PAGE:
In recent years, I’ve had the opportunity through the State Department’s Office of Overseas Schools to travel to consulates and embassies abroad speaking to Americans and their contacts about higher education in the U.S.
During this time, I’ve seen a palpable shift in the conversations about college in America. Other nations, including Canada, Australia, Spain, and the Netherlands, among others, have become far more competitive and aggressive in their recruitment of students around the world.
Add political rhetoric, less than glowing media coverage about the pandemic in the United States, and the fragility of this demographic (which has been a boon for American colleges and universities, particularly since the 2008 recession) only increases. College admission officers’ inability to travel abroad this year further exacerbates the issue– and strengthens predictions 1-3.
(5) Bigger waitlists = longer cycle.
Selective colleges are going to hedge their bets on yield rates. This means they will likely put even more students on waitlists and start pulling students earlier in the cycle (in other words, expect to see more mid-April admits as healthy colleges see deposits roll come in).
Higher education is an ecosystem. As schools continue build their classes through waitlist offers in May and June, they will be pulling those students away from other colleges. This activity and domino effect will extend deep into the summer, just as it did in 2020. We anticipated a more extended cycle as a result of NACAC’s CEPP adjustments and Covid has served to further elongate that timeline.
(Bonus) Gap year concern… not a thing.
I’m a Presbyterian and we normally either three or five points in a speech or article. But since so many have asked about gap years, I’ll include a bonus piece here.
Harvard made news with 20% of their first-year students opting to take a gap year. This article lists a few other examples, such as Williams, Bates, and MIT, with big increases in gap year students. Understandably, since the press loves to cover schools like “Stanvard,” this has understandably raised concerns among 2021 high school graduates.
As I said earlier, I’ve been on a lot of panels with friends and colleagues from around the country lately. All of them (literally all of them) from schools with 7% to 77% admit rates, are saying the same thing: 2020 gap years are not “taking seats” from 2021 graduates.
Hopefully, everything I’ve laid out in this blog serves to reinforce one point—COLLEGES NEED STUDENTS! Now more than ever.
If the financial argument or the international argument or the health argument doesn’t convince you, here are Tech’s numbers. We granted about 130 gap years deferments. 49 of those will start this spring, 10 in the summer, and the rest next fall. We are not counting these students into our predictive model, but rather adding them to our new classes each term. In other words, they’re “extra seats” not “taking seats.”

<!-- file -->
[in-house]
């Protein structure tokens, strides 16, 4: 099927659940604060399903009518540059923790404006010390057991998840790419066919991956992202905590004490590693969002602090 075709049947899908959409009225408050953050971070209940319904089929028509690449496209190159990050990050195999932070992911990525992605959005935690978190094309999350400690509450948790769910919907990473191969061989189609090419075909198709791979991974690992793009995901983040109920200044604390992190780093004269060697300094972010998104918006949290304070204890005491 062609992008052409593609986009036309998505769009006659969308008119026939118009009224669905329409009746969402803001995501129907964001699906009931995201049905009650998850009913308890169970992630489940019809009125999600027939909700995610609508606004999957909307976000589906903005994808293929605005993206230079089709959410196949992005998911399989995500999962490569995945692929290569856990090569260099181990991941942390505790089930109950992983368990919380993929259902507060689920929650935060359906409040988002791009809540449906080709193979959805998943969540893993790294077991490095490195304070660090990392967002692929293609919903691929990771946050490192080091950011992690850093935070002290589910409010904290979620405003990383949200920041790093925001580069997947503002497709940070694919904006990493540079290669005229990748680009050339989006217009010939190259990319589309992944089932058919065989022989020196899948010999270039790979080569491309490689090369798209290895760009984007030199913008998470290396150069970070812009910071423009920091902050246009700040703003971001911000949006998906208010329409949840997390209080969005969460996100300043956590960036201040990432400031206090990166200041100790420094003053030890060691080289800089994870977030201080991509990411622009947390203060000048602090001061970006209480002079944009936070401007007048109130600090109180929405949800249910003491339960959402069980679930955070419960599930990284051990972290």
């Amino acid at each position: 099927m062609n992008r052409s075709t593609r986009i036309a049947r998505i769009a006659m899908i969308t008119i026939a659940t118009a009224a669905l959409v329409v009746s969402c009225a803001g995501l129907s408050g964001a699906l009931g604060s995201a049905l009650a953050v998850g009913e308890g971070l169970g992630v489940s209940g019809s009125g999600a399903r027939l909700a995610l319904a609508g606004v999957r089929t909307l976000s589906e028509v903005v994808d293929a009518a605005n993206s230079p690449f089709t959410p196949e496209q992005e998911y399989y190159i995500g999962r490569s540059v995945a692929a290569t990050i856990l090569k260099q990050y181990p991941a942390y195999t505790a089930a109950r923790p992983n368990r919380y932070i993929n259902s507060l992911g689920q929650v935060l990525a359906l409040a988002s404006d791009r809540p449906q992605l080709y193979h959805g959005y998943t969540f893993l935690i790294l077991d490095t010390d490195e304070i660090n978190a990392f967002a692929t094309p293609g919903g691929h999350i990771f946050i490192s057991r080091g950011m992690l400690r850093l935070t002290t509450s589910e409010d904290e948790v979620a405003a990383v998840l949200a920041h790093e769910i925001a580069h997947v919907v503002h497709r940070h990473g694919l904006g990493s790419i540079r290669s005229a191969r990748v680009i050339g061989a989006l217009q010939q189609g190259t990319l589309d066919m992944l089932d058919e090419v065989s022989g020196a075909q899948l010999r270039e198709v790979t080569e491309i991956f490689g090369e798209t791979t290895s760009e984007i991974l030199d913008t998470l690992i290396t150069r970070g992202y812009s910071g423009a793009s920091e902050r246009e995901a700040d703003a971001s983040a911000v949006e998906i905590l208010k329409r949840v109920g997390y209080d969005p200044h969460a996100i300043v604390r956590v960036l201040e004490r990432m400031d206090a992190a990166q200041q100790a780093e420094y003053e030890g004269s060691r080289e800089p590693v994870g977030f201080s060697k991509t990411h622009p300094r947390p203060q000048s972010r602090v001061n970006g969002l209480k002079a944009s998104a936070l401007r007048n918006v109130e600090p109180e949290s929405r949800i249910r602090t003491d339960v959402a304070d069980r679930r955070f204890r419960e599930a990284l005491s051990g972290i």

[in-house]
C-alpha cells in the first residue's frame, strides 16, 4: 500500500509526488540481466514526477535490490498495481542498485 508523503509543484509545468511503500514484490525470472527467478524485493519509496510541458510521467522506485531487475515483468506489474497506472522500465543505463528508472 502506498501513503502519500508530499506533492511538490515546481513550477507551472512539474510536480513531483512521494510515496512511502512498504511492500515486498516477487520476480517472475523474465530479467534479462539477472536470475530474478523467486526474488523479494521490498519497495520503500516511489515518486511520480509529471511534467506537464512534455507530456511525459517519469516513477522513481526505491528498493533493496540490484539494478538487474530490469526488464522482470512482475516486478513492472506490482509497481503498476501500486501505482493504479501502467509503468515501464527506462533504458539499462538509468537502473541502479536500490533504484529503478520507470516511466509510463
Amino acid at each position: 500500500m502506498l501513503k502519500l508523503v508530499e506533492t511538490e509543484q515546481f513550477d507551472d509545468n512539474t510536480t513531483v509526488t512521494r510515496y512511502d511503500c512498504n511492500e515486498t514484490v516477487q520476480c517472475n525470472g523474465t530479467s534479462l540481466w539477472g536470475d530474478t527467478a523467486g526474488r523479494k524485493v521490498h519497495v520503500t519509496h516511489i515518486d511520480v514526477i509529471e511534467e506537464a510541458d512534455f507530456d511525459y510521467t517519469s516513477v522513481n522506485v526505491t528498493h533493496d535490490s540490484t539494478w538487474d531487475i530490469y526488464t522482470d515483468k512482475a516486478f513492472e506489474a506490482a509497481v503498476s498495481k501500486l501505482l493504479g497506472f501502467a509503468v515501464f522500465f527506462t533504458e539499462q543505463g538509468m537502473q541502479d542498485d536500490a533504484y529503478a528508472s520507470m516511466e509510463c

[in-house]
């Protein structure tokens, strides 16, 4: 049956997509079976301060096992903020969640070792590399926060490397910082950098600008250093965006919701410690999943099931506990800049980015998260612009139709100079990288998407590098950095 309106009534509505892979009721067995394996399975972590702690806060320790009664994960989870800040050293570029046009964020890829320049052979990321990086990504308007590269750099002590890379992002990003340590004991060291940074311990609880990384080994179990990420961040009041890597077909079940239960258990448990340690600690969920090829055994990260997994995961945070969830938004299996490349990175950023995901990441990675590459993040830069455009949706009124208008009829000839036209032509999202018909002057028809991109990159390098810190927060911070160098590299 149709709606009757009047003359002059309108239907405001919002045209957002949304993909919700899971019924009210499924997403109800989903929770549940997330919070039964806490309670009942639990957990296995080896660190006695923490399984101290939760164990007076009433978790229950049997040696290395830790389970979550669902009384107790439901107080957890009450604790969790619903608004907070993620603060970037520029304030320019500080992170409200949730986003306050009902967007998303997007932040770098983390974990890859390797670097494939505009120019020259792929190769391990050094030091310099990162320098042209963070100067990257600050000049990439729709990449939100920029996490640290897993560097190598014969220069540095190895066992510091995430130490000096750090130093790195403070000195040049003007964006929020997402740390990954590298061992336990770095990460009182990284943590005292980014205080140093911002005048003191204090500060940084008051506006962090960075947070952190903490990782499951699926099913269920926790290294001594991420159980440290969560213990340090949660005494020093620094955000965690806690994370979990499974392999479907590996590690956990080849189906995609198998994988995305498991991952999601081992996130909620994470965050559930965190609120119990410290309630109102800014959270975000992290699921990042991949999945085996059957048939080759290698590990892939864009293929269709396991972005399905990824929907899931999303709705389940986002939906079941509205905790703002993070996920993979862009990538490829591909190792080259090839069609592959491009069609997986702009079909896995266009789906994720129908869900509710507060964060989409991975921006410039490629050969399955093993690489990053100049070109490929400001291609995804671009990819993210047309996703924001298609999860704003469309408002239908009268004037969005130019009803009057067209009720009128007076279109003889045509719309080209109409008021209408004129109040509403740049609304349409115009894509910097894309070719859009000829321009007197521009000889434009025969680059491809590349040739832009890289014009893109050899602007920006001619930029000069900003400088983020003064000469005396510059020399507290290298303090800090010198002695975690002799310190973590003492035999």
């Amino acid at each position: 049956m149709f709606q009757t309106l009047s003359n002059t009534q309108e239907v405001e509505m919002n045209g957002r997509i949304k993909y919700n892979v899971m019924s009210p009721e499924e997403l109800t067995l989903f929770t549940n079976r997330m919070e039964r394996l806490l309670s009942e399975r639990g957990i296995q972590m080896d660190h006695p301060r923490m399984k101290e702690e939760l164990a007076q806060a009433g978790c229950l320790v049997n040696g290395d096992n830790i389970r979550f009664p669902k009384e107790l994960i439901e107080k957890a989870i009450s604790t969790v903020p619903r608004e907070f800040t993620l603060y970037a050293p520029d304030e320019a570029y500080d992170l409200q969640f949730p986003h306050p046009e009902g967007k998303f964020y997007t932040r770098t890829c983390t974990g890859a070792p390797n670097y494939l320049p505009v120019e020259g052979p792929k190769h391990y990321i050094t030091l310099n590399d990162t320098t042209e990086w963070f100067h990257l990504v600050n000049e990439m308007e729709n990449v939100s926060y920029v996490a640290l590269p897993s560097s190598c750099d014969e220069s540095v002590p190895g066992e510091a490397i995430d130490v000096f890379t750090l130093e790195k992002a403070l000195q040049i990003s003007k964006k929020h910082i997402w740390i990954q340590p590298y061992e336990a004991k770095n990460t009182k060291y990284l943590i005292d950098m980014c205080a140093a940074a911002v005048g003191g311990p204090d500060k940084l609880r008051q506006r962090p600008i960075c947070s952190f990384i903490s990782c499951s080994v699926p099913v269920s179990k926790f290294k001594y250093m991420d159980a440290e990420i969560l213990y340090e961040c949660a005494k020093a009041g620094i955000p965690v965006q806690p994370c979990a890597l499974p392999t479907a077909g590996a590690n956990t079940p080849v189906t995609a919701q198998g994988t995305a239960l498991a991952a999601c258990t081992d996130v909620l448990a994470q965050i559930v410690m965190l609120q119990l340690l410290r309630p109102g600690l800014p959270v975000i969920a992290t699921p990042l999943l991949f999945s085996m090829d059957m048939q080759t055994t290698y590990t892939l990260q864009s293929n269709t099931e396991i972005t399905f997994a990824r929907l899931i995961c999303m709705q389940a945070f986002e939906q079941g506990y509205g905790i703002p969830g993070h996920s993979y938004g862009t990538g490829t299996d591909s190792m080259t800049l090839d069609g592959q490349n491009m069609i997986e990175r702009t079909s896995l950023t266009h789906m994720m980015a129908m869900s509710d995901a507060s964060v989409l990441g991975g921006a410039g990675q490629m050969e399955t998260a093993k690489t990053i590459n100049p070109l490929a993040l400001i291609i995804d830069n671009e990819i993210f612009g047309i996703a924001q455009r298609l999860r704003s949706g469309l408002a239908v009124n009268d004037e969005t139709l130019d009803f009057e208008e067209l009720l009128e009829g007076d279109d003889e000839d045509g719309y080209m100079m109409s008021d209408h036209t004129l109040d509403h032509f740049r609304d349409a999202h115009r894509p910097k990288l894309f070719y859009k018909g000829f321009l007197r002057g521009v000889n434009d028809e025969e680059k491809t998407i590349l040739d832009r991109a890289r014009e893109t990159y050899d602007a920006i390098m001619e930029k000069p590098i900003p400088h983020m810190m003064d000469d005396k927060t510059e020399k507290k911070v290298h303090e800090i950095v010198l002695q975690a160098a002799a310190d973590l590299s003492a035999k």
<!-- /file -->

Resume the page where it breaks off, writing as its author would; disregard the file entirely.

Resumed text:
If you are a junior, sophomore, ninth grader… all of this basically applies to you too. Higher education had its eye squarely on 2025 before the pandemic. Known as the “demographic cliff” we were all planning and preparing our administrations for a decrease in high school graduates, and therefore even more competition and enrollment instability. Covid has fast forwarded us toward the cliff. All of that to say, the future of higher education is trending towards higher admit rates and more options for students.
If you are a senior… I hope this gives you a bit of solace. If your goal in applying to college is to have choices and options (and it should be), I see that coming to fruition this year, assuming you choose a balanced list.
I know that high school is not wrapping up the way you’d hoped or envisioned (if you did envision this, please call me, as we’re working on predictive future models and I could use your help. Plus, we could make a killing in Vegas). However, if you can keep your head up, keep working hard in school and in your community, and maintain a long-term vision during a challenging time, I earnestly believe you’re going to come out of this better, stronger, and more prepared for wherever you end up in college next year.
If you are college counselor or college admission professional… Thank you! You’re probably not hearing that enough lately. We work under severe deadlines, many levels of scrutiny, and increasing pressure. If you’ve not heard it from anyone else this week, please slowly read this: THANK YOU! Thanks for all you are doing for your institution, students, and surrounding community. This is not easy work, but it is ineffably meaningful. Take care of yourself so you can keep taking care of those around you.
Covid is pushing and stretching us all. Throw in a contentious election season and divisive rhetoric on all mediums and it’s no wonder we are all exhausted. I hope in the days ahead you’ll find creative ways to renew, refresh, and share small moments of joy with those around you. Be well, friends.